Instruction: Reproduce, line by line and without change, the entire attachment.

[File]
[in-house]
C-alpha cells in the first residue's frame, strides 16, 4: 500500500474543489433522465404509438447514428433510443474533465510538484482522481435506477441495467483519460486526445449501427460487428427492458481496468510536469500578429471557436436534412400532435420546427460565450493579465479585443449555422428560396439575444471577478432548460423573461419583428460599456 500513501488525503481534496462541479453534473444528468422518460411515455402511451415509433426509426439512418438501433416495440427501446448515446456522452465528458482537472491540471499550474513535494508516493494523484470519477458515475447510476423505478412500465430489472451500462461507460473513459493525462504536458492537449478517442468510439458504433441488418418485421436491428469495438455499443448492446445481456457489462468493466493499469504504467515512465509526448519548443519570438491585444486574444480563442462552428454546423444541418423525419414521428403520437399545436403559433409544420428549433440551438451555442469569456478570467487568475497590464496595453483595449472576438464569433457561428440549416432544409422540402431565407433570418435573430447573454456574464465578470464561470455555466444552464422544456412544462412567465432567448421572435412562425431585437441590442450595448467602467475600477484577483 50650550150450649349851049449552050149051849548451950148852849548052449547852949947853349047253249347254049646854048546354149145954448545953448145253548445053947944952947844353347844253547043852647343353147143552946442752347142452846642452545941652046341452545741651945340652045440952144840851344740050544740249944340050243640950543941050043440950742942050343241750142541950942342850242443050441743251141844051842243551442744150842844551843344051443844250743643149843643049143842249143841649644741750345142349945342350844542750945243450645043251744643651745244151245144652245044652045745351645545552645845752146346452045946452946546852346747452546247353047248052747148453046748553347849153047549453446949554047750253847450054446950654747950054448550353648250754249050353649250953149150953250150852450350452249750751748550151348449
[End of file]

[in-house]
C-alpha cells in the first residue's frame, strides 16, 4: 500500500474543489433522465404509438447514428433510443474533465510538484482522481435506477441495467483519460486526445449501427460487428427492458481496468510536469500578429471557436436534412400532435420546427460565450493579465479585443449555422428560396439575444471577478432548460423573461419583428460599456 500513501488525503481534496462541479453534473444528468422518460411515455402511451415509433426509426439512418438501433416495440427501446448515446456522452465528458482537472491540471499550474513535494508516493494523484470519477458515475447510476423505478412500465430489472451500462461507460473513459493525462504536458492537449478517442468510439458504433441488418418485421436491428469495438455499443448492446445481456457489462468493466493499469504504467515512465509526448519548443519570438491585444486574444480563442462552428454546423444541418423525419414521428403520437399545436403559433409544420428549433440551438451555442469569456478570467487568475497590464496595453483595449472576438464569433457561428440549416432544409422540402431565407433570418435573430447573454456574464465578470464561470455555466444552464422544456412544462412567465432567448421572435412562425431585437441590442450595448467602467475600477484577483 50650550150450649349851049449552050149051849548451950148852849548052449547852949947853349047253249347254049646854048546354149145954448545953448145253548445053947944952947844353347844253547043852647343353147143552946442752347142452846642452545941652046341452545741651945340652045440952144840851344740050544740249944340050243640950543941050043440950742942050343241750142541950942342850242443050441743251141844051842243551442744150842844551843344051443844250743643149843643049143842249143841649644741750345142349945342350844542750945243450645043251744643651745244151245144652245044652045745351645545552645845752146346452045946452946546852346747452546247353047248052747148453046748553347849153047549453446949554047750253847450054446950654747950054448550353648250754249050353649250953149150953250150852450350452249750751748550151348449